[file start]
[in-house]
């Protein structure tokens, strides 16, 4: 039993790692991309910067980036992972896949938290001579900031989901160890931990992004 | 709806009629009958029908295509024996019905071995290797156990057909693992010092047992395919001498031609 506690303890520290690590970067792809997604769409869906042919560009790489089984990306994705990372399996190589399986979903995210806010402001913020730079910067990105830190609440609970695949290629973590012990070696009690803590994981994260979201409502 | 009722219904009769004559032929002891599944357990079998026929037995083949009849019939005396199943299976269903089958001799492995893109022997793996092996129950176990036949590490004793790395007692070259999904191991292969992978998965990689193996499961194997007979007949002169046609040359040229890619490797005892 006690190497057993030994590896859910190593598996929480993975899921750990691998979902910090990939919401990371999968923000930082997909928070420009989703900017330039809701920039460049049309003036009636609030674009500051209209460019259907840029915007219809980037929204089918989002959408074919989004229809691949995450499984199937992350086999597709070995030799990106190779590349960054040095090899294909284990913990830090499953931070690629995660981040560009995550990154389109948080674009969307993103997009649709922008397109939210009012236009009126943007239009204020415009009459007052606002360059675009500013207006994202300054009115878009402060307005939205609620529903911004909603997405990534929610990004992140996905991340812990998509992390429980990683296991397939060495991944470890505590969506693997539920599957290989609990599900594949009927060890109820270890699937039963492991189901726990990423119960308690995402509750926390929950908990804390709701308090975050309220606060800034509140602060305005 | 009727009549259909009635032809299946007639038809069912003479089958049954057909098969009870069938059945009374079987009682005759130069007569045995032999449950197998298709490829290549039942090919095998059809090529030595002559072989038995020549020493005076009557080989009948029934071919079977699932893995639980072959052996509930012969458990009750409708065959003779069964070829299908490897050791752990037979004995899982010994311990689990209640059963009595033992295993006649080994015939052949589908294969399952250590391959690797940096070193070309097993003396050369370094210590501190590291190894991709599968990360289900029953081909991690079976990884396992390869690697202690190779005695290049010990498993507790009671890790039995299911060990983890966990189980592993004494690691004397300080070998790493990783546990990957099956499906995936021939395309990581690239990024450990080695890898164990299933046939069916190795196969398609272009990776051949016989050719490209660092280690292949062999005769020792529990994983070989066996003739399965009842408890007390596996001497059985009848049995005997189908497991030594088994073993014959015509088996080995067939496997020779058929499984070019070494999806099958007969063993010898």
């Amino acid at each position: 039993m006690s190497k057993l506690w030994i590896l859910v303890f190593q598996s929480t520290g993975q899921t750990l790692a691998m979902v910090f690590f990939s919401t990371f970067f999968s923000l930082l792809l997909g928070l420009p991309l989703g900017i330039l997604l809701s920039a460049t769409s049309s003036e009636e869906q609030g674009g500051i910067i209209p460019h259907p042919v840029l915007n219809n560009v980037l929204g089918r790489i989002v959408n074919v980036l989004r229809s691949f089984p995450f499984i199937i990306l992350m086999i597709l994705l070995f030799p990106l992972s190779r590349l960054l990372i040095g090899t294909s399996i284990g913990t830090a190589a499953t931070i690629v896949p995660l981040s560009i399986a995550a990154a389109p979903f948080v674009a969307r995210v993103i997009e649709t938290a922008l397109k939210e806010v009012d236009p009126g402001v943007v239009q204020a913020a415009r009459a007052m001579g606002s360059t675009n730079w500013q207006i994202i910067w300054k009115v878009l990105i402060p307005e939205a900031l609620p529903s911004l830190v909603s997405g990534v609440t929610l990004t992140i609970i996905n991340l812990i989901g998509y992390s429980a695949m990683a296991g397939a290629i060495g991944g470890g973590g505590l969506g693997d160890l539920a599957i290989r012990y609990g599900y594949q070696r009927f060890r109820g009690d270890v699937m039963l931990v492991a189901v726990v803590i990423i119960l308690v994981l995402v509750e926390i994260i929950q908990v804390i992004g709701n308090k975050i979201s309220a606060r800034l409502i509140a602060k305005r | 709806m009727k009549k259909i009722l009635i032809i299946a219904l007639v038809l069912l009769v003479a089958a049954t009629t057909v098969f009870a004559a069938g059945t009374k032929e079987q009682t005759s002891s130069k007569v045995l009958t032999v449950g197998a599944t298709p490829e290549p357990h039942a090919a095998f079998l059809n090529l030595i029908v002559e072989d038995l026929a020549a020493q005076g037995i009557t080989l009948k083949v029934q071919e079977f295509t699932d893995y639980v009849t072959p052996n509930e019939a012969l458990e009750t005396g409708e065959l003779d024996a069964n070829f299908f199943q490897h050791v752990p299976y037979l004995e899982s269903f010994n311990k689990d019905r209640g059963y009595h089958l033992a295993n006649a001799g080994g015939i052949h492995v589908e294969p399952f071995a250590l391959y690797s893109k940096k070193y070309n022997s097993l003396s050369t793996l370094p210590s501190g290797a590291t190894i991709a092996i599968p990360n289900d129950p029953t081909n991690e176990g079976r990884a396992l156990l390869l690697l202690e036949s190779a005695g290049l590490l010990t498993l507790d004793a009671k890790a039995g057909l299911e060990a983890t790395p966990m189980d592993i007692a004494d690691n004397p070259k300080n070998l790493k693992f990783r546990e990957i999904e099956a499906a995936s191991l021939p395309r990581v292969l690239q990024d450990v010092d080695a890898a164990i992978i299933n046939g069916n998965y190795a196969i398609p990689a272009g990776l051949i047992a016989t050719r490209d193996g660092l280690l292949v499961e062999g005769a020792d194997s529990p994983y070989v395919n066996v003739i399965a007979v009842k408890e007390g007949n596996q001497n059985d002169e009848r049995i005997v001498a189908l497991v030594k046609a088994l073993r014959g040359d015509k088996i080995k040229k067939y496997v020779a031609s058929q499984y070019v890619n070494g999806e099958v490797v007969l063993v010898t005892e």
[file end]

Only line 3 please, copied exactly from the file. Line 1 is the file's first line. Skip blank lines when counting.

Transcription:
């Amino acid at each position: 039993m006690s190497k057993l506690w030994i590896l859910v303890f190593q598996s929480t520290g993975q899921t750990l790692a691998m979902v910090f690590f990939s919401t990371f970067f999968s923000l930082l792809l997909g928070l420009p991309l989703g900017i330039l997604l809701s920039a460049t769409s049309s003036e009636e869906q609030g674009g500051i910067i209209p460019h259907p042919v840029l915007n219809n560009v980037l929204g089918r790489i989002v959408n074919v980036l989004r229809s691949f089984p995450f499984i199937i990306l992350m086999i597709l994705l070995f030799p990106l992972s190779r590349l960054l990372i040095g090899t294909s399996i284990g913990t830090a190589a499953t931070i690629v896949p995660l981040s560009i399986a995550a990154a389109p979903f948080v674009a969307r995210v993103i997009e649709t938290a922008l397109k939210e806010v009012d236009p009126g402001v943007v239009q204020a913020a415009r009459a007052m001579g606002s360059t675009n730079w500013q207006i994202i910067w300054k009115v878009l990105i402060p307005e939205a900031l609620p529903s911004l830190v909603s997405g990534v609440t929610l990004t992140i609970i996905n991340l812990i989901g998509y992390s429980a695949m990683a296991g397939a290629i060495g991944g470890g973590g505590l969506g693997d160890l539920a599957i290989r012990y609990g599900y594949q070696r009927f060890r109820g009690d270890v699937m039963l931990v492991a189901v726990v803590i990423i119960l308690v994981l995402v509750e926390i994260i929950q908990v804390i992004g709701n308090k975050i979201s309220a606060r800034l409502i509140a602060k305005r | 709806m009727k009549k259909i009722l009635i032809i299946a219904l007639v038809l069912l009769v003479a089958a049954t009629t057909v098969f009870a004559a069938g059945t009374k032929e079987q009682t005759s002891s130069k007569v045995l009958t032999v449950g197998a599944t298709p490829e290549p357990h039942a090919a095998f079998l059809n090529l030595i029908v002559e072989d038995l026929a020549a020493q005076g037995i009557t080989l009948k083949v029934q071919e079977f295509t699932d893995y639980v009849t072959p052996n509930e019939a012969l458990e009750t005396g409708e065959l003779d024996a069964n070829f299908f199943q490897h050791v752990p299976y037979l004995e899982s269903f010994n311990k689990d019905r209640g059963y009595h089958l033992a295993n006649a001799g080994g015939i052949h492995v589908e294969p399952f071995a250590l391959y690797s893109k940096k070193y070309n022997s097993l003396s050369t793996l370094p210590s501190g290797a590291t190894i991709a092996i599968p990360n289900d129950p029953t081909n991690e176990g079976r990884a396992l156990l390869l690697l202690e036949s190779a005695g290049l590490l010990t498993l507790d004793a009671k890790a039995g057909l299911e060990a983890t790395p966990m189980d592993i007692a004494d690691n004397p070259k300080n070998l790493k693992f990783r546990e990957i999904e099956a499906a995936s191991l021939p395309r990581v292969l690239q990024d450990v010092d080695a890898a164990i992978i299933n046939g069916n998965y190795a196969i398609p990689a272009g990776l051949i047992a016989t050719r490209d193996g660092l280690l292949v499961e062999g005769a020792d194997s529990p994983y070989v395919n066996v003739i399965a007979v009842k408890e007390g007949n596996q001497n059985d002169e009848r049995i005997v001498a189908l497991v030594k046609a088994l073993r014959g040359d015509k088996i080995k040229k067939y496997v020779a031609s058929q499984y070019v890619n070494g999806e099958v490797v007969l063993v010898t005892e």